Home https://server7.kproxy.com/servlet/redirect.srv/sruj/smyrwpoii/p2/ US https://server7.kproxy.com/servlet/redirect.srv/sruj/smyrwpoii/p2/ Biden elects Antony Blinken, defender of global alliances, as foreign minister

Biden elects Antony Blinken, defender of global alliances, as foreign minister



WASHINGTON – Antony J. Blinken, a defender of global alliances and one of Elected President Joseph R. Biden Jr.’s closest foreign policy advisers, is expected to be nominated as Secretary of State, a job he will seek to bring together skeptical international partners in a new competition with China, according to people close to the process.

Mr. Blinken, 58, a former deputy prime minister under President Barack Obama and a guitarist, began his career in the State Department under the Clinton administration. His extensive foreign policy qualifications are expected to help reassure both U.S. diplomats and global leaders after four years of the Trump administration̵

7;s ricocheting strategies and nationalist turmoil.

He has been by Mr. Biden’s side for nearly 20 years, including as his top assistant on the Senate Foreign Relations Committee and later as Mr. Biden’s national security adviser when he was vice president. In this role, Mr. Blink in developing the US response to political upheaval and consequent instability in the Middle East with mixed results in Egypt, Iraq, Syria and Libya.

But the most important of his new priorities will be to restore the United States as a trusted ally, ready to join global agreements and institutions – including the Paris Climate Agreement, the Iran Nuclear Treaty and the World Health Organization – which were jettisoned by President Trump.

“In short, the great problems we face as a country and as a planet, whether it’s climate change, whether it’s a pandemic, whether it’s the proliferation of bad weapons – to put it bluntly, nobody of these have unilateral solutions, ”Mr. Blinken said last summer. “Even a country as powerful as the United States cannot handle them alone.”

Working with other countries, Mr Blinken said in the same forum in July at the Hudson Institute, could have the added benefit of facing another top diplomatic challenge: competing with China by choosing multilateral efforts to promote trade, technology investment and human rights. – instead of forcing individual nations to choose between the economies of the two great powers.

That probably means diplomatic time spent building stronger ties with India and across the Indo-Pacific region, where 14 nations recently signed one of the world’s largest free trade agreements with China. It could also lead to an attempt to deepen engagement across Africa, where China has intervened in technology and infrastructure investment, and to recognize Europe as a partner of “first resort, not last resort when it comes to tackling the challenges we face “. he said at the Hudson Institute.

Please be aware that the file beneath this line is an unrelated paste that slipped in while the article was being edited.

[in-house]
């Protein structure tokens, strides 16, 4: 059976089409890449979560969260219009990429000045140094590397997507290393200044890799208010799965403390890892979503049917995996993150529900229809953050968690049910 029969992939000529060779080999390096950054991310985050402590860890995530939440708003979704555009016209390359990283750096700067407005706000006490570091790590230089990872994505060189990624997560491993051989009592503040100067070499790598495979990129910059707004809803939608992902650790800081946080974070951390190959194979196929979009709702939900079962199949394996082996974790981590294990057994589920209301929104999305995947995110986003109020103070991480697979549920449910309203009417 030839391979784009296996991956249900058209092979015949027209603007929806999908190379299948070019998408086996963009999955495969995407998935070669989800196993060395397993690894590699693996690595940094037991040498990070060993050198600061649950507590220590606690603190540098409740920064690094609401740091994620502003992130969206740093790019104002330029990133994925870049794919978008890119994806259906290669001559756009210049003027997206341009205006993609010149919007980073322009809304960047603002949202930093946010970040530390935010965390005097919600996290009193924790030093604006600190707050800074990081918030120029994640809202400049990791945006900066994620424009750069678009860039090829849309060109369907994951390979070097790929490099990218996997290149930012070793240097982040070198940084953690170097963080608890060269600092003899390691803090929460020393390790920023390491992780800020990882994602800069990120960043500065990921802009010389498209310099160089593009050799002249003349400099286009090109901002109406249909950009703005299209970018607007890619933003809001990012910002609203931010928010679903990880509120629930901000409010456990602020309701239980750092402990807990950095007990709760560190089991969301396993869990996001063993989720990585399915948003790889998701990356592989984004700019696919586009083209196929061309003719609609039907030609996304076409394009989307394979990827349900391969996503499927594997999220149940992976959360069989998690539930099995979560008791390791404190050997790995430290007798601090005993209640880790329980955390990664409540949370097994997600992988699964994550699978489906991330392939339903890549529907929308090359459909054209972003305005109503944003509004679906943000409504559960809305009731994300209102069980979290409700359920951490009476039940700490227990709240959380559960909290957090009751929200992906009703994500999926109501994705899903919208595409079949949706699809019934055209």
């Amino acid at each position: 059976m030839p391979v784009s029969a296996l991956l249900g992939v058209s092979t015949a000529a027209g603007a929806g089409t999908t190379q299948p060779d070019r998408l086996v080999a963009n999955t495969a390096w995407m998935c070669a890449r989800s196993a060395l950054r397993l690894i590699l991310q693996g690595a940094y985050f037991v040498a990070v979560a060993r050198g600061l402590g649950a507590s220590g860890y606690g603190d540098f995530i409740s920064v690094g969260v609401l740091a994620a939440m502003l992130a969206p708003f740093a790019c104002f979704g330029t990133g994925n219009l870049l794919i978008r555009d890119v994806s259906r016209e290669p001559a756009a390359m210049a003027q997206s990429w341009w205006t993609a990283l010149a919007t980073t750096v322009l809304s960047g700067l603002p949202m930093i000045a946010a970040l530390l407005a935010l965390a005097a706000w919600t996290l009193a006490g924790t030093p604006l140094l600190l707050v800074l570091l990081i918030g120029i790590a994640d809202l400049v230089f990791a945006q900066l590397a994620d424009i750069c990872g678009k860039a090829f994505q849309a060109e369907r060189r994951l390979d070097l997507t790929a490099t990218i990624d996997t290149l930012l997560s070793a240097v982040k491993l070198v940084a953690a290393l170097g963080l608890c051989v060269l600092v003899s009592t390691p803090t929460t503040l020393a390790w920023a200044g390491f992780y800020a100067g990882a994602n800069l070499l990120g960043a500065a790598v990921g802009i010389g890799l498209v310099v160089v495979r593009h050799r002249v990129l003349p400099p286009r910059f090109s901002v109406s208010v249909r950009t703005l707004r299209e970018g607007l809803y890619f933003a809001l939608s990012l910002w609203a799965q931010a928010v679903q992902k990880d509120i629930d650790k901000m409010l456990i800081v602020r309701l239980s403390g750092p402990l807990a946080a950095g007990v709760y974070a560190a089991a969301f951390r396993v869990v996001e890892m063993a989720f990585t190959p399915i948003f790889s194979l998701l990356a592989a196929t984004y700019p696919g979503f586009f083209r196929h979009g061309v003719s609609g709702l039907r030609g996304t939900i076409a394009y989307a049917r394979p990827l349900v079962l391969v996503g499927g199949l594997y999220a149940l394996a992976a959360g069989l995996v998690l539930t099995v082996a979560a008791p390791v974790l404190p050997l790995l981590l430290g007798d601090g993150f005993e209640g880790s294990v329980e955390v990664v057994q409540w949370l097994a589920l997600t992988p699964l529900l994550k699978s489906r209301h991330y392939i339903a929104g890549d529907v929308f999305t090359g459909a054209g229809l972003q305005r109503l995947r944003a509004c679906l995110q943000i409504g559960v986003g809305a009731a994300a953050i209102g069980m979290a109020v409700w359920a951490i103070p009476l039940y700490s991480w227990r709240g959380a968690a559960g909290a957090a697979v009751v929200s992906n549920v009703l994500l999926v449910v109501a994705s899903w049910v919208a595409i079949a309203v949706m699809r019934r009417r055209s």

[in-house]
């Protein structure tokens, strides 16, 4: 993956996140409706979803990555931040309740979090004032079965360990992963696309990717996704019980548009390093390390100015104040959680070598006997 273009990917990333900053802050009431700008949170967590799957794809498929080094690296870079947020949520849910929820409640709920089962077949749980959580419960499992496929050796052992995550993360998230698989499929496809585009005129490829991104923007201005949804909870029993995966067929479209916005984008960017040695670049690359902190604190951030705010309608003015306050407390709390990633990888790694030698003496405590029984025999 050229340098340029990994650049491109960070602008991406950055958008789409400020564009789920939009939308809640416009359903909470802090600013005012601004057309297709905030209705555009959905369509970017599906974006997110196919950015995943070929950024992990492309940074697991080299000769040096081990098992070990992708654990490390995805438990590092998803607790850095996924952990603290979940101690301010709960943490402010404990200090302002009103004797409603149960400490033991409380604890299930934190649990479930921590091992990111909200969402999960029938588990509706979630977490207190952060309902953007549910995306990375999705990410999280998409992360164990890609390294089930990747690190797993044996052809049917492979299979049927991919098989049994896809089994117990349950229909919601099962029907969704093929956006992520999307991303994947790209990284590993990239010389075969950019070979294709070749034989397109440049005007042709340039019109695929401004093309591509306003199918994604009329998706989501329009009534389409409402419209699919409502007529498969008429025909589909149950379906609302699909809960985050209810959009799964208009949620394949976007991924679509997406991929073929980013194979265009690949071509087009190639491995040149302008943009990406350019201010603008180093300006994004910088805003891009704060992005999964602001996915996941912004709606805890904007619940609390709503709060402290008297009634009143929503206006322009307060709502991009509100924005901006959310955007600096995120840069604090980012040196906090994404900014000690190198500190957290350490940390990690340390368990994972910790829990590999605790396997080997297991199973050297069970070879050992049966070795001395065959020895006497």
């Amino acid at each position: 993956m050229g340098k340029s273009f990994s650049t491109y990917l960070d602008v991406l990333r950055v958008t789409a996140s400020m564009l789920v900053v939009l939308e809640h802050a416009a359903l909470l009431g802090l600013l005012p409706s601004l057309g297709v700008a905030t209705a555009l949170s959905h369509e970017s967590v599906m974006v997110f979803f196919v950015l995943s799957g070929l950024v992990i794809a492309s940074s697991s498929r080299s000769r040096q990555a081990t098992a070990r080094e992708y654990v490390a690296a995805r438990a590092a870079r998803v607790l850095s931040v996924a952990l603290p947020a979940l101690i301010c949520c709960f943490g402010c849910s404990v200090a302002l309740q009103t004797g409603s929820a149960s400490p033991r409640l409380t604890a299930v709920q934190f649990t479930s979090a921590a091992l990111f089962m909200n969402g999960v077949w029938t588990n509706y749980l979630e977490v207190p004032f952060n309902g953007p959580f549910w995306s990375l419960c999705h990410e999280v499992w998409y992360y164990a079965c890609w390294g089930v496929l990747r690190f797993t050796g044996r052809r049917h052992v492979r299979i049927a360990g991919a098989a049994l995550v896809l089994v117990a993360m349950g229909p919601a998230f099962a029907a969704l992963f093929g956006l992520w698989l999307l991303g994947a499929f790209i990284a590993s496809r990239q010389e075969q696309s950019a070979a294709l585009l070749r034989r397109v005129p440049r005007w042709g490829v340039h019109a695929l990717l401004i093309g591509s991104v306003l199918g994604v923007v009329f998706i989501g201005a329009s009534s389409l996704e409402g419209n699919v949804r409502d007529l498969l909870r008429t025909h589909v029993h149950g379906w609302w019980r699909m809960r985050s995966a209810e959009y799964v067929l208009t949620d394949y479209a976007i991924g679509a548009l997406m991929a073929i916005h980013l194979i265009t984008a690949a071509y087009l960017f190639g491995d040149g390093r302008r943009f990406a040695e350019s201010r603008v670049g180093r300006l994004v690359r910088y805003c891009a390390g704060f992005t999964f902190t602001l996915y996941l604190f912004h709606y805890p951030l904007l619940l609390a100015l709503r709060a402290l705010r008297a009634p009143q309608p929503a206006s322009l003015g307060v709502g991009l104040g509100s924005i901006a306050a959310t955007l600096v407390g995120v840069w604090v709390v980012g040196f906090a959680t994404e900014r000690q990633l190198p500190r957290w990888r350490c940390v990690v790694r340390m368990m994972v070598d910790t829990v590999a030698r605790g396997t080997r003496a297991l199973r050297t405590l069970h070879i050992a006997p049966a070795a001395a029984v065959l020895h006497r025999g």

Blinkes described by some as a centrist with a streak of interventionism, he has also sought to lessen refugee crises and migration. On the last day of the Obama administration, the State Department set a ceiling of 110,000 refugees who would be allowed to resettle in the United States in fiscal year 2017. This number has since dropped to 15,000 in fiscal year 2021.

He has said he will look to further aid to Guatemala, Honduras and El Salvador – the northern triangular countries of Central America – in convincing migrants that they will be safer and better off by staying at home.

That everything is likely to leave less time and resources for the Middle East, he has said, although it was the policy area that consumed Mr. Blink in the years following the terrorist attacks of 11 September 2001 and the invasion of Iraq in 2003.

He helped draft Mr.Biden’s proposal in the Senate to create three autonomous regions in Iraq, divided by ethnic or sectarian identity, which was widely rejected, including by the country’s prime minister at the time. During the Obama administration, Mr. Blinken is a key player in diplomatic efforts to exploit more than 60 countries to counter the Islamic State in Iraq and Syria.

Unlike some of his more stingy colleagues in the Obama administration, Blinken spoke to journalists in Baghdad in 2012 for insights beyond what soldiers, diplomats and intelligence officers inhibited inside the embassy liaison could provide.

Before taking a job at the Foreign Office’s European Policy Office in 1993, Mr Blinken had aspired to be a journalist or film producer. He honed media skills by becoming a foreign policy speechwriter for President Bill Clinton and later overseeing European and Canadian policy in the White House National Security Council.

Mr. Blinken grew up in New York and in Paris and graduated from Harvard and Columbia Law School. Son of an ambassador to Hungary under the Clinton administration and the stepson of a Holocaust survivor, Mr. Blinken has often spoken of the moral example that the United States sets for the rest of the world.

“In times of crisis or disaster, it is the United States that the world is first and foremost turning to,” Mr Blinken said in a 2015 speech at the Center for New American Security.

“We are not the leader of first choice because we are always right, or because we are universally suffering, or because we can dictate results,” he said. “It’s because we strive for our best ability to adapt our actions to our principles, and because American leadership has a unique ability to mobilize others and make a difference.”




Source link